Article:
Commentary: On How Mainstream Technology Is Including People with Disabilities

April 20, 2017

I recently came across two news stories that show just how much technology has impacted the lives of people who are blind or visually impaired. Only 20 years ago, technology — both mainstream and assistive — was extremely complex and not necessarily accessible to people with disabilities. Nowadays, it is helping individuals with vision loss in ways never imagined before. Last Monday, a runner who is blind was guided through the Boston Marathon by Google Glass. This is something that I would have never imagine possible in my wildest dreams even two years ago!

Over the weekend, I purchased a new wireless printer. Since I had my previous printer for nine years, it was fairly outdated – I wanted to be able to print from my iPad and iPhone. Finding and shopping for the right printer was made easier thanks to my computer and screen-reading software. I could easily search different printers on the internet, read reviews and so on. After purchasing and picking up the printer, I only needed minimal sighted assistance to connect it to my Wi-Fi. Gone are the days when setting up a computer or printer required connecting several cables and installing different software programs!

Reading these articles, along with my recent experience with the new printer, brought back many memories from the days when technology accessibility was very uncommon. I began using a Braille notetaker to do my homework and take notes in class during middle school in the early 2000s. This device, which was about the size of a small purse, had a special Braille keyboard and display where I could read what I wrote. It also allowed me to print hardcopies of my assignments, which I could then turn in without needing a teacher of the visually impaired to translate my Brailled answers into print.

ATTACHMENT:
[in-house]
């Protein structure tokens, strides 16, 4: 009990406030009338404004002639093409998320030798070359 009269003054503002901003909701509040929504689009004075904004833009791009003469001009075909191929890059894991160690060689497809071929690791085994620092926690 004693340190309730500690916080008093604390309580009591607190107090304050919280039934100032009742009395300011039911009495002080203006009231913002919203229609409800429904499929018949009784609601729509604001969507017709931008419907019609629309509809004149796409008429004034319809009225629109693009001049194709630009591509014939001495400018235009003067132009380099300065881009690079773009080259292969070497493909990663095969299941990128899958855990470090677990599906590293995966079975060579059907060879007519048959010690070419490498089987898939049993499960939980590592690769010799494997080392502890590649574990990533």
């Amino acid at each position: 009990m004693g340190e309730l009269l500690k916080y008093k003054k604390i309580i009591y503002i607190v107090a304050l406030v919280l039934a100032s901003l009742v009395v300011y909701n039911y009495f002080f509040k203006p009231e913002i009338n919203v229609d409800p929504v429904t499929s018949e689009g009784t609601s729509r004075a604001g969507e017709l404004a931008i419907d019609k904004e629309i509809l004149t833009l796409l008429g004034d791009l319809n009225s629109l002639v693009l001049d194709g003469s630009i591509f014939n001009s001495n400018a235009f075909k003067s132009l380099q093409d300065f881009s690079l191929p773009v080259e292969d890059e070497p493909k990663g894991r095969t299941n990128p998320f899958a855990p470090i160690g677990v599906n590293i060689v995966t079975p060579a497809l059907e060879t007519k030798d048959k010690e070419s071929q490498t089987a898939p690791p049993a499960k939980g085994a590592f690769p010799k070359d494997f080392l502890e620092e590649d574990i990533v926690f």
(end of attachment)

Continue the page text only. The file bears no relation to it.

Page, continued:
While these and similar assistive technology devices were tremendous innovations at the time, they still had their drawbacks. For one, they were highly sophisticated machines, and often did not work with most mainstream technologies. The Braille notetaker device I used at the time was only compatible with three or four of the printers that were in the mainstream market. Let’s also not forget the price. Most of the assistive devices and software available would cost upwards of a few hundreds or thousands of dollars.

Technology sure has come a long way since those days. Almost 20 years later, it gives me and countless others who are blind or visually impaired a level of independence that seemed impossible back then. Besides the numerous devices that are constantly being developed for people with disabilities, mainstream gadgets like mobile phones and tablets have redefined the concept of assistive technology. I no longer have to use specialized devices to take notes or access the internet. Portability and ease of use have also drastically improved. Today, different apps on my iPhone help me read audio books and print documents, identify money and colors and even provide navigation directions to unfamiliar places. Previously, I needed to have separate tools to do each of these things.

As someone who has witnessed the rapid development of technology, I am excited to see what the future has in store, particularly for people with disabilities. Assistive technology will always play an important role in the lives of people who are blind or visually impaired, as it has enabled us to be more independent. There’s no doubt that special devices like screen-reading software and Braille displays are still important for people who are blind. Nevertheless, using mainstream devices as assistive technology has helped open a whole new door of opportunity for us and increased our inclusion into society.

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